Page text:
When Yolanda Jenkins ’67 attended the UW, there weren’t many resource centers or student organizations serving Black students. She just missed the establishment of the Center for Afro-American and Race Relations in October 1968, and the Department of Afro-American Studies only began offering classes in fall 1970. But Black students built strong ties with one another, nevertheless. “Because there were so few Black students on campus, it was not hard,” Jenkins says. “In the Rathskeller, there was an area where a lot of Black students — I wasn’t into cards that much — but there was a whole bid whist area in the Rathskeller. So we knew where to find each other.”
When Ena ’68, MS’71 and Richard Harris ’68, core members of this informal Black student union, decided to organize a reunion in 1996, they provided a new space for friends to find one another again. Ten California-based grads, including Jenkins, plus a few out-of-staters, came to Northern California to catch up and reminisce about their UW days. “When you have friendships like that — even though there’s been a long period of time that’s passed — when you get together, it’s like you were back in college,” Jenkins explains.
The friends swapped stories and relived their young-adult shenanigans, including the time when Jenkins’s roommate snuck backstage at the Union Theater to swipe civil rights leader Stokely Carmichael’s suitcase in 1967. “She held his suitcase hostage to tell him that he needed to come and speak to the Black students that were on campus,” Jenkins recounts. Carmichael agreed to come and speak at the girls’ apartment that night. He not only retrieved his suitcase but even bunked with them before heading out of town the next day.
The group took on a name that channels similarly daring antics: Black and Bold Badgers — BABB for short — and a tradition was born. Until the COVID-19 pandemic hit, BABB met at least every other year. Each reunion was held in a different location to accommodate the nearly 30 members of the group scattered across the country.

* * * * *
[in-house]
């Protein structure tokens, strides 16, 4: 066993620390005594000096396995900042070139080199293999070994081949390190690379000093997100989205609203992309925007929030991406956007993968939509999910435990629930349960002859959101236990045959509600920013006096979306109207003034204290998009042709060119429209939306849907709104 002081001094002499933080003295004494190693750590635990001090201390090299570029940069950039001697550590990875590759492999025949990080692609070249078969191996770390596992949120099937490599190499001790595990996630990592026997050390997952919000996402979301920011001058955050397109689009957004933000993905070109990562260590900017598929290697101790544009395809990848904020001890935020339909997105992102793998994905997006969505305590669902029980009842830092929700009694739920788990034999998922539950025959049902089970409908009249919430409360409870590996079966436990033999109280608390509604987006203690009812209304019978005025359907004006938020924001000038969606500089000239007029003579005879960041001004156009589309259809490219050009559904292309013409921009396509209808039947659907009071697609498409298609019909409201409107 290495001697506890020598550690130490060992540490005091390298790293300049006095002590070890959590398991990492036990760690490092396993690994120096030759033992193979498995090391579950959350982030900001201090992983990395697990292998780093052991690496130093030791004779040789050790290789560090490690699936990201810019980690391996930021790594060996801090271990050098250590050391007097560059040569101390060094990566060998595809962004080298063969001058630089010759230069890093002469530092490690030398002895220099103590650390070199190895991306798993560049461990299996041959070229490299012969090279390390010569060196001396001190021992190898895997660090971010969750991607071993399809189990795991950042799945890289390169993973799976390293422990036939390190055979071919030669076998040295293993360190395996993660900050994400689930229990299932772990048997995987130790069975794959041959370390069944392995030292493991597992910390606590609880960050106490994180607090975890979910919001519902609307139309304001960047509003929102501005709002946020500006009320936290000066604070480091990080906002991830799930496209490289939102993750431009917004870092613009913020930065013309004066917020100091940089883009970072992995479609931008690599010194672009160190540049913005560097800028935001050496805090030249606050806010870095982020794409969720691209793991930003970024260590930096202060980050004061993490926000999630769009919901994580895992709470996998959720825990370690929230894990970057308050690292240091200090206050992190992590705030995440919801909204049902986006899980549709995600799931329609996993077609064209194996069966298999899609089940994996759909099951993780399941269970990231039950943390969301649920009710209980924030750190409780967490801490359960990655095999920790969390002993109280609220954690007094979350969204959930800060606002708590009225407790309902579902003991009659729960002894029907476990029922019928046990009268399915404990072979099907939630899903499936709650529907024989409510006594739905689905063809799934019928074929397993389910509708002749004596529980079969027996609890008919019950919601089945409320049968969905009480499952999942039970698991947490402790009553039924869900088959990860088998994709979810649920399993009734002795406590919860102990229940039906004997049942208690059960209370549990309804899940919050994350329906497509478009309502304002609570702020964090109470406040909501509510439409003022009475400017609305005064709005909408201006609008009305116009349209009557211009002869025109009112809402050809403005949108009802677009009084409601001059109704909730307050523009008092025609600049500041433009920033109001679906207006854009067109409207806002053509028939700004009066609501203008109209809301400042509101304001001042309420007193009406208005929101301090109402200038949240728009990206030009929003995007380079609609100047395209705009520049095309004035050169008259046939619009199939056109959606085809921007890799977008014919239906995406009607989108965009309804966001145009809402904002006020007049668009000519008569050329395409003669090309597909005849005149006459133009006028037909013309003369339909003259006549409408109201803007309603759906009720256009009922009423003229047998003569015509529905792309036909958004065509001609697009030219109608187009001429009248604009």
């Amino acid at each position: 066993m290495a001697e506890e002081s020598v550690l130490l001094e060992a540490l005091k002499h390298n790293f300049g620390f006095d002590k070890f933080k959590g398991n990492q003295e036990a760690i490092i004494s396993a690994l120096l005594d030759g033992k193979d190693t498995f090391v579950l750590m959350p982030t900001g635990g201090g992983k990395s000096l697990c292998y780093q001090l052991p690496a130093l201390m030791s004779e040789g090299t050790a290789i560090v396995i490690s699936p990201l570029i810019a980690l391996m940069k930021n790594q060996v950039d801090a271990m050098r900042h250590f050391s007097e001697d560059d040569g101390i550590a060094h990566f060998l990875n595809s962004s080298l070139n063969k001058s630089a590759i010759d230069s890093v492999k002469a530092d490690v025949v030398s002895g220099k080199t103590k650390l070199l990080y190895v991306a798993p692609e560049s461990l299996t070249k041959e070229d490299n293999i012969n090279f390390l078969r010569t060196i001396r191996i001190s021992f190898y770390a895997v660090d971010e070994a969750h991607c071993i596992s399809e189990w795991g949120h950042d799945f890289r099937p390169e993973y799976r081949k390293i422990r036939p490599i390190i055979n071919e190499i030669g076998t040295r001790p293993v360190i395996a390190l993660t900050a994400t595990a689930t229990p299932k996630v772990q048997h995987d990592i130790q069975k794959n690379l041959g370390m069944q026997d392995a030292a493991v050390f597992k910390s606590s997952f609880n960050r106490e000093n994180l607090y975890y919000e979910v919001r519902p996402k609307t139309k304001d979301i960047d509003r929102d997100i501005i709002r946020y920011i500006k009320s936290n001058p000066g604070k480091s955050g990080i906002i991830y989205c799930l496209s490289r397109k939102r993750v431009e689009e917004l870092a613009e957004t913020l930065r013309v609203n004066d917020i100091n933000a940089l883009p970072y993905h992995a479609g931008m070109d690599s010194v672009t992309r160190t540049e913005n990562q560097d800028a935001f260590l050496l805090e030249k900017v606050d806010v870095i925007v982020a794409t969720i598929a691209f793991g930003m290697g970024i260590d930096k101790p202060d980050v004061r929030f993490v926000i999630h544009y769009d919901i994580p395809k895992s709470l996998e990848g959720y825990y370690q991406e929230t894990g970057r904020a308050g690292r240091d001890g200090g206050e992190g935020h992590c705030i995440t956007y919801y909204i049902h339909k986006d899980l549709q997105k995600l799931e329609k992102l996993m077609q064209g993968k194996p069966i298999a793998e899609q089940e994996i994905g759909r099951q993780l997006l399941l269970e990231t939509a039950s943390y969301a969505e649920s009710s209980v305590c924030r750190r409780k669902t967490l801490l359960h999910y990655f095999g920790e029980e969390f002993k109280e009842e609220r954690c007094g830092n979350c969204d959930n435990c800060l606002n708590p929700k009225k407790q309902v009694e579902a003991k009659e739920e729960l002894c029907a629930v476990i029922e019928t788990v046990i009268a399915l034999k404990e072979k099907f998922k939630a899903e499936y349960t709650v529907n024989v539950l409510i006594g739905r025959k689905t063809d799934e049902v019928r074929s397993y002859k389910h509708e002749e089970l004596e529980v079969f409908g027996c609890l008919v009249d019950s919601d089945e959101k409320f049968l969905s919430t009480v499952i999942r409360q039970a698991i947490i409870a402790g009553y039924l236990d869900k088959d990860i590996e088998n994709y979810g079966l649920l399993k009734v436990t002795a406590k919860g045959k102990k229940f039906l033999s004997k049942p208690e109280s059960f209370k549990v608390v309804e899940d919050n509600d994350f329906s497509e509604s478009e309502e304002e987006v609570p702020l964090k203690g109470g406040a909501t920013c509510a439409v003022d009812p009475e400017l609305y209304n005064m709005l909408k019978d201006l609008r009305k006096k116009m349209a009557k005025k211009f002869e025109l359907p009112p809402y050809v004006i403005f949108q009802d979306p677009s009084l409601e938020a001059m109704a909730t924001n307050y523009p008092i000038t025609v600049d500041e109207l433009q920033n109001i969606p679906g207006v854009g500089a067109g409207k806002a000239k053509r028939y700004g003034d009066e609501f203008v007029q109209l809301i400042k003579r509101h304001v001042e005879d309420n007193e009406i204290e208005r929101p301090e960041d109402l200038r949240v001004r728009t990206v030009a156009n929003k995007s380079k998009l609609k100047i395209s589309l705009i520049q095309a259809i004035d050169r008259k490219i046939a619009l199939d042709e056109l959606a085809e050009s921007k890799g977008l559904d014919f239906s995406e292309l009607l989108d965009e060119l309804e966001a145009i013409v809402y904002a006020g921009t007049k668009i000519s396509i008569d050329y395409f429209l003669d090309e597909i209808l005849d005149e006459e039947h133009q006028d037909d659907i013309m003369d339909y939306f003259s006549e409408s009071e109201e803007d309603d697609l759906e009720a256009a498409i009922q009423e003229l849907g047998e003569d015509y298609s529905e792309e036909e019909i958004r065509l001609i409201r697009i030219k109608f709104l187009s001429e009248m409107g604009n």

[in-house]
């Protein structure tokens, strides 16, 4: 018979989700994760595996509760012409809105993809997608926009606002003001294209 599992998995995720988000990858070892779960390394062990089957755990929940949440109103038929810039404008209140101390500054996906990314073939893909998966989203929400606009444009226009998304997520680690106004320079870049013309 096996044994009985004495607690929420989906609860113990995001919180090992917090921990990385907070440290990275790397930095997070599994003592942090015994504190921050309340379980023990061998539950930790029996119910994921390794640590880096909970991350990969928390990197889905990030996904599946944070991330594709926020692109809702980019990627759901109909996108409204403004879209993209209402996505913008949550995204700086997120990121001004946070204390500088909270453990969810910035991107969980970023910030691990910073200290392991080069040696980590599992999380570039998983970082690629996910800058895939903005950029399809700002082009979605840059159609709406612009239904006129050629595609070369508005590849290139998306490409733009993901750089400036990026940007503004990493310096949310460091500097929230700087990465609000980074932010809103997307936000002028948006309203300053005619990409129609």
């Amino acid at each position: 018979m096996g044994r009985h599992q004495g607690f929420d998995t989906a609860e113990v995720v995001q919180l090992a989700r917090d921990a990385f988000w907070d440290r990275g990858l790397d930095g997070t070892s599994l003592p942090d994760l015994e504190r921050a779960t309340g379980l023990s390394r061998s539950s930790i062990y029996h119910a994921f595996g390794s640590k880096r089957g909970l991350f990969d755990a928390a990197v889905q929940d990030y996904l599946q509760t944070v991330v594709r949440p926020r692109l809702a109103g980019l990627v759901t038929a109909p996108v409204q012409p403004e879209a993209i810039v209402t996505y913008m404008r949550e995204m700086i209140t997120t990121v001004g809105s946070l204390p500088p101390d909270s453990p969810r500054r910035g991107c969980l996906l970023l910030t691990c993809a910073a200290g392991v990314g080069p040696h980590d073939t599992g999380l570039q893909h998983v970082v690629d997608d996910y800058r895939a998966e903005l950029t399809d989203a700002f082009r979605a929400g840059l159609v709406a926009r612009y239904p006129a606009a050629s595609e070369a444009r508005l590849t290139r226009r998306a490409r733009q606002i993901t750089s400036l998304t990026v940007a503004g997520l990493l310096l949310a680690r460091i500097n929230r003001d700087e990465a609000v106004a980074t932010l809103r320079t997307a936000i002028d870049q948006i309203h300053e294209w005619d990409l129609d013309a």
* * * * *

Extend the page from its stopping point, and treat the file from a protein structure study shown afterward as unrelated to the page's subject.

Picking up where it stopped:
Almost 60 years after Jenkins’s graduation, BABB is becoming a smaller group. She hopes to resume the reunions soon to spend more time with remaining members and commemorate the friends the group has lost over the years. This became particularly important to BABB after the death of Gwynette McDonald ’68 in August 2020. “She was just this really lovely, highly intelligent, kind human being and everyone loved her in the group,” Jenkins says. “She was in seemingly perfect health and had sent a funny video to the group the night before her sudden death.”
The shock of McDonald’s death pushed the remaining BABBers to establish a small fund in her honor, an effort led by Jenkins. The Gwynette McDonald Legacy Fund awards book stipends to students of color in the Mercile J. Lee Scholars Program to help ease the financial burden of college. “It was a way of trying to pay it forward for the lifetime friendships that we formed,” Jenkins explains. “Giving something back to the university is a way to honor people that became your friends at the university.”
The fund also acknowledges the struggles that Black students had on campus in the 1960s and seeks to give today’s underrepresented students an easier time. “Most of the Black students when I was there either were on scholarship or were working part time to meet the expenses of the school. And it’s hard to balance that,” Jenkins says. “It’s a huge university, and if you can find people that can help you, or even just a little financial assistance, it’s worth it.”
To the BABBers, finding the right group of people to support you is one of the most valuable resources that campus has to offer — whether it’s a formal organization or a group that you build yourself. Jenkins hopes that BABB’s story will inspire more alumni to reconnect with the people who got them through never-ending lectures, finals frenzies, and young adulthood. “[BABB is about] how important it is to have these kinds of lifelong friends,” she says. “And sometimes you have to put a little effort into making it happen. But it’s worth the effort.”